Mumbai, Aug. 30: The Reserve Bank of India (RBI) today came out with a robust appraisal of the Indian economy, but worked in several words of caution.
According to the central bank, several factors can poop the party: slow growth in agriculture, mounting fiscal deficit, infrastructural bottlenecks and re-pricing of risks in emerging market economies.
In its annual report released today, the RBI had one advice for the government. If the current momentum in India’s economy has to be maintained, there has to be policy initiatives in agriculture, improved quality of physical infrastructure and progress in fiscal consolidation. While doing so, it also listed other worries.
The central bank said though the country’s economy is exhibiting strong fundamentals and displaying considerable resilience, there are continuing signs of demand pressures, particularly high credit growth that could exert upward pressure on prices when associated with supply shocks such as from oil.
These pressures, it observed, could have the potential for impacting stability and inflation expectations.
Good news first
While maintaining that GDP growth was likely to be in the range of 7.5 to 8 per cent for this year, the RBI said developments during 2006-07 suggest that the growth momentum of recent years is likely to continue during the year.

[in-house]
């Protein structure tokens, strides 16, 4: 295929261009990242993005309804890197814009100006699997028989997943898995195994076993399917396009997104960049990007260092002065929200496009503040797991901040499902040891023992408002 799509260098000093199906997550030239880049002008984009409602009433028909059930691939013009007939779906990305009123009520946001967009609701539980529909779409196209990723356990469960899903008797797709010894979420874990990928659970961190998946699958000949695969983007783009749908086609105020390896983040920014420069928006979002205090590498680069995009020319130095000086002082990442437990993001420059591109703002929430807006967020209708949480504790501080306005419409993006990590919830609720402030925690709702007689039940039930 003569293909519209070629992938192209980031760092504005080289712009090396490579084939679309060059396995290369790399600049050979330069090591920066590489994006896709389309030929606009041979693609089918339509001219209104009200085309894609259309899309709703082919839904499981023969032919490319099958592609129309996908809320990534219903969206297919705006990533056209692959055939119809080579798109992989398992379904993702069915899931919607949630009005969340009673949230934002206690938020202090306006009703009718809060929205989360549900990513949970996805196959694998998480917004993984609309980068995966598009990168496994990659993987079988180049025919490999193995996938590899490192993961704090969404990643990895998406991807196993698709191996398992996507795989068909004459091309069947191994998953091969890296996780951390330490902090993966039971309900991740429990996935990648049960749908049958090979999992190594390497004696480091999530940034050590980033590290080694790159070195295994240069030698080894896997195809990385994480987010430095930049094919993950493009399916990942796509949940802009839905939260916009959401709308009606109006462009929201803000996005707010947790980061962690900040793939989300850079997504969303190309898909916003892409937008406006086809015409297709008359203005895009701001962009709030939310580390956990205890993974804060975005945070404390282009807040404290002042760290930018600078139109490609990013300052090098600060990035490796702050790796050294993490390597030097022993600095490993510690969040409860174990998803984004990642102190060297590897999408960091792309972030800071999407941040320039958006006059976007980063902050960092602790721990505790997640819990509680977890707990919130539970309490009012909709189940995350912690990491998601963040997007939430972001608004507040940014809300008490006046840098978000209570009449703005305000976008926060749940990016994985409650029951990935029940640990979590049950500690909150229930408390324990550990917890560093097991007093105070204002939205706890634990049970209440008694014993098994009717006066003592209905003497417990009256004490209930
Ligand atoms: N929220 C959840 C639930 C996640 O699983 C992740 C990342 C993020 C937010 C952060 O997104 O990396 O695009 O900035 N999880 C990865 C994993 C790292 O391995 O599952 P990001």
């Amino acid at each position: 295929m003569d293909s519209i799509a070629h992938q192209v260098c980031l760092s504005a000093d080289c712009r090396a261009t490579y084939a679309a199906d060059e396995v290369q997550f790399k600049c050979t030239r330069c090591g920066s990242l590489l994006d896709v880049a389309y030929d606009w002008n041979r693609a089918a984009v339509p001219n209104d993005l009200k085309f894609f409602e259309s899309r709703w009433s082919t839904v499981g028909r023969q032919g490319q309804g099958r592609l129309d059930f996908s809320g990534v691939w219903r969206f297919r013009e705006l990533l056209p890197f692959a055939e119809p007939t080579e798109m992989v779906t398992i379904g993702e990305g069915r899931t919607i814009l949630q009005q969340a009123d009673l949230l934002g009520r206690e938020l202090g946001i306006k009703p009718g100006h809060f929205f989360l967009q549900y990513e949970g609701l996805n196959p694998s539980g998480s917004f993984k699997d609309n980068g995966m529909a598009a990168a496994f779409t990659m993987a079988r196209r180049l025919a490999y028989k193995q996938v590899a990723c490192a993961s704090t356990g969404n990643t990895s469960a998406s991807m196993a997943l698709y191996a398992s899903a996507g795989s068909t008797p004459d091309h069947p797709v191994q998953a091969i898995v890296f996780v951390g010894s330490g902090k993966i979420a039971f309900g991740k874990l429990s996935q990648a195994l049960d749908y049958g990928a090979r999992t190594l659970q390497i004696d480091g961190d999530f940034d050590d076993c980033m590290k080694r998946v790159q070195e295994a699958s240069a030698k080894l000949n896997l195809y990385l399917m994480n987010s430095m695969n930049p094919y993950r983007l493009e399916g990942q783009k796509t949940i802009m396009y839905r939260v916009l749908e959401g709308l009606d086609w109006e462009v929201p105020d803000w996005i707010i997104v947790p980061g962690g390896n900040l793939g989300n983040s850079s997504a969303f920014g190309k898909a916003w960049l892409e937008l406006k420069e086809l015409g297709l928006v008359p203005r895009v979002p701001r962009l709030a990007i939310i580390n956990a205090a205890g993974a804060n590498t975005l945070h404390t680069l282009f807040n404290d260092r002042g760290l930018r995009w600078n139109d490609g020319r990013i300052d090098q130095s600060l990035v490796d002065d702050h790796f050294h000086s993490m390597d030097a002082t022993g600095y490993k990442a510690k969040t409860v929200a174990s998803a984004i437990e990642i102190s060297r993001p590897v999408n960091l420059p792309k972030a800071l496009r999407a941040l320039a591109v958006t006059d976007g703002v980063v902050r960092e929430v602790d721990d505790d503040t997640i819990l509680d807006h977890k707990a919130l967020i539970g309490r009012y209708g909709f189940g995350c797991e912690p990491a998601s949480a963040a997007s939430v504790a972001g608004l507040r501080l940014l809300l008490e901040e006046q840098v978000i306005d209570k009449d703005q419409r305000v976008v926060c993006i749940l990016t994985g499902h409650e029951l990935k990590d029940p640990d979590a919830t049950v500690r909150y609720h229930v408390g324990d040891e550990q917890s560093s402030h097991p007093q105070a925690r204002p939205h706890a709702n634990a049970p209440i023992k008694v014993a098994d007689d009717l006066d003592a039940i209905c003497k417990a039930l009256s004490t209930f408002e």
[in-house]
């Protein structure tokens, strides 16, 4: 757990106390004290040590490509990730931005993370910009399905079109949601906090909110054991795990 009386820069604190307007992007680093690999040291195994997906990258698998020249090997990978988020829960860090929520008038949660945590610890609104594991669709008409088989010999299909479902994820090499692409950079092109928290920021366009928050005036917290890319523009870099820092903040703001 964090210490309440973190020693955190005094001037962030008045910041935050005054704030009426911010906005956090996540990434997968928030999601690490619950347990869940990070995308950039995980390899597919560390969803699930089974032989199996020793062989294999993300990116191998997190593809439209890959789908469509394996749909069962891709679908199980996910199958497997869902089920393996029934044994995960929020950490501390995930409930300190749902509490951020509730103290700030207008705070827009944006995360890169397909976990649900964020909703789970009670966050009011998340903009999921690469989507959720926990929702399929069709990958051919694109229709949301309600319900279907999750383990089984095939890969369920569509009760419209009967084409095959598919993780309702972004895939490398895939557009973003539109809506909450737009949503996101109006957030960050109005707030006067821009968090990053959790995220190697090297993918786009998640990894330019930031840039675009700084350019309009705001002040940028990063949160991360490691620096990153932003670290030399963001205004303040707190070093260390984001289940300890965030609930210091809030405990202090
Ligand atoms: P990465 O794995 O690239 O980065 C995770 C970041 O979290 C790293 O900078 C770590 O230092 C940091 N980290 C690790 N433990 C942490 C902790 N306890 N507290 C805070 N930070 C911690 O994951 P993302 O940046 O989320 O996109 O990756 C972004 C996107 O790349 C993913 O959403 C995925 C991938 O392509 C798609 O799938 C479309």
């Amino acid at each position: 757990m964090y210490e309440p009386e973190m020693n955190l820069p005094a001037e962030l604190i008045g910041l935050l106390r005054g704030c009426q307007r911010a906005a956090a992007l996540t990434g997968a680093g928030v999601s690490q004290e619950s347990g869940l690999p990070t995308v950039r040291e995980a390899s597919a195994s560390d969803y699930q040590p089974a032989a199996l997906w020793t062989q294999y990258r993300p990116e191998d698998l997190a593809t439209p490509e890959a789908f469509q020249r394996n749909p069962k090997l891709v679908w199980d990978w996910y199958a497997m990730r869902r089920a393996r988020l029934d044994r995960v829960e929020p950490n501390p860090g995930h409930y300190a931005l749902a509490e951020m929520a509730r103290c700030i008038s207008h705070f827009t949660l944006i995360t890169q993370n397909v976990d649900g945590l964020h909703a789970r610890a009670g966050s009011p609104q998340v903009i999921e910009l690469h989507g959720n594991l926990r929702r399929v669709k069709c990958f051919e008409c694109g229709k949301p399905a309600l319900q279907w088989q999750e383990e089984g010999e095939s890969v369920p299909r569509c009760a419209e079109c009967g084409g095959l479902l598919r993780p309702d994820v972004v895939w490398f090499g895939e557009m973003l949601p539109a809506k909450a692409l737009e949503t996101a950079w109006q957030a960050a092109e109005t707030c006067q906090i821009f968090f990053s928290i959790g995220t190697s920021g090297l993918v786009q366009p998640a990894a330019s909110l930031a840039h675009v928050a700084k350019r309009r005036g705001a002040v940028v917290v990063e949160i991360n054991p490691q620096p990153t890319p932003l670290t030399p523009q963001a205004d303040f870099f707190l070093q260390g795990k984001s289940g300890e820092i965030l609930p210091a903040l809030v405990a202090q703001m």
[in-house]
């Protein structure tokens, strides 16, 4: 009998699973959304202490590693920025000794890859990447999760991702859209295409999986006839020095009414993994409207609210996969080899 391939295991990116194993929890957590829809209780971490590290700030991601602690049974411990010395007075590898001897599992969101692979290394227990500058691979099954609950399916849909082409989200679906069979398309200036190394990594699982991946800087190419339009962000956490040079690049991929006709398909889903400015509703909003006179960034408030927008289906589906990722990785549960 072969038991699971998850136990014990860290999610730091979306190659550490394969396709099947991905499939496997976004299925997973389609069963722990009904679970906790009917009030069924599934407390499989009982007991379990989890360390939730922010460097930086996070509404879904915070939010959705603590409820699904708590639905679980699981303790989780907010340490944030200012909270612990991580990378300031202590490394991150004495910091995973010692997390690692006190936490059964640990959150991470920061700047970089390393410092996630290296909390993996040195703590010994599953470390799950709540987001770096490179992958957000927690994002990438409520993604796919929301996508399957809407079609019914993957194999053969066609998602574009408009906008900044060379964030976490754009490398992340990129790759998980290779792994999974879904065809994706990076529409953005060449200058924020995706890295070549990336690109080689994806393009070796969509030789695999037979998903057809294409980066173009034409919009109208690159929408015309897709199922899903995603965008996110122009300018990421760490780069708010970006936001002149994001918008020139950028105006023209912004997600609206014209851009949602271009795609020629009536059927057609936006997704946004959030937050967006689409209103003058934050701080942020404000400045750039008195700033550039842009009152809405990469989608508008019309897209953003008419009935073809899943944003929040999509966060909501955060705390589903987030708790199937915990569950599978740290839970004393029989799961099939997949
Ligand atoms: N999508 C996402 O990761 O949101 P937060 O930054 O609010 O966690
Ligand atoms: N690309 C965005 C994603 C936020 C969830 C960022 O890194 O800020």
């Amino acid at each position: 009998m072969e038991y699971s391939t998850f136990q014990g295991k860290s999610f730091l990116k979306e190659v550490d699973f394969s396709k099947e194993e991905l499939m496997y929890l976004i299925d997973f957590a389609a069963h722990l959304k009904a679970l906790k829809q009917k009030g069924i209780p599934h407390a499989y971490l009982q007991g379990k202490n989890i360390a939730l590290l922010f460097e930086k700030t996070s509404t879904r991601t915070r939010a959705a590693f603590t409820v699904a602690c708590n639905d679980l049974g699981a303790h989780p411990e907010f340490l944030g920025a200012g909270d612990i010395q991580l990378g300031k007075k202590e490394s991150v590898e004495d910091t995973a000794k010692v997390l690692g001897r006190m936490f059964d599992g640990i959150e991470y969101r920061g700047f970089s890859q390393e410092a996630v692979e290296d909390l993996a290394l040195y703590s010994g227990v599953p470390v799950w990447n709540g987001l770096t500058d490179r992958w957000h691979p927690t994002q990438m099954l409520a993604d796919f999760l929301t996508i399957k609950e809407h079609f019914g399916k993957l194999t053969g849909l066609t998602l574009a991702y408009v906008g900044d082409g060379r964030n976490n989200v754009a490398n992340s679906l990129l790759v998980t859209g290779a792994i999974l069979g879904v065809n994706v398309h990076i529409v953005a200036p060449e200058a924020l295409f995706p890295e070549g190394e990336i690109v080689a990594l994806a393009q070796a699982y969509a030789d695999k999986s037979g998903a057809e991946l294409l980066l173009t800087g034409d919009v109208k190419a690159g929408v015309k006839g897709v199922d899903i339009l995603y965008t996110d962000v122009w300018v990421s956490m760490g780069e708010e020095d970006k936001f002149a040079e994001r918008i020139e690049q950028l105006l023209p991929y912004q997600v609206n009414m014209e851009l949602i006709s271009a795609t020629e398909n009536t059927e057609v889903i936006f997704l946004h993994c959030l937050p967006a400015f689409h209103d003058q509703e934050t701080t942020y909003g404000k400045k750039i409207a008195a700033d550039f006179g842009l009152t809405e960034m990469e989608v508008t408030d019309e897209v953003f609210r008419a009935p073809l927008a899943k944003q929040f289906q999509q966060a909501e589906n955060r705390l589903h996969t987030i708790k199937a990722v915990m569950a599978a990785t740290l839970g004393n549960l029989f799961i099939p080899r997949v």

“Early trends from industrial production, services sector indicators, trends in kharif sowing, business confidence surveys, corporate performance, external trade, monetary and credit indicators and financial market conditions support an overall optimistic near-term outlook,” the central bank said.
According to the RBI, both industry and the services sector have been showing continued growth momentum during the current fiscal.
While bank deposits and credit recorded strong growth, both inflation and inflation expectations have been contained, thereby boosting growth prospects in an environment of stability.
Areas of caution
For the industrial sector, where production displayed continued momentum during the first quarter of this fiscal, the RBI had a piece of advice. The domestic manufacturing sector, it said, will have to continuously improve its productivity and competitiveness to effectively face the likely challenges that emerge on account of competition from China.
“China has already emerged as the largest source of India’s non-oil imports,” the report said while adding that corporate houses are likely to face challenges from infrastructural bottlenecks, rising input costs from higher oil and other commodity prices and the possibility of emerging shortages of domestic skilled labour.
It is here where the RBI wanted the government to spruce up infrastructure facilities in the country, which it said will be critical to sustain and accelerate the current industrial growth.
“Infrastructural constraints in most critical areas such as power supply and urban infrastructure continue to impinge on the competitiveness of manufacturing activity,” the report noted.
Yet another area of concern for the central bank was in the area of “re-pricing of risks”. This was in evidence during May this year when correction was witnessed in equity markets, particularly in emerging economies like India.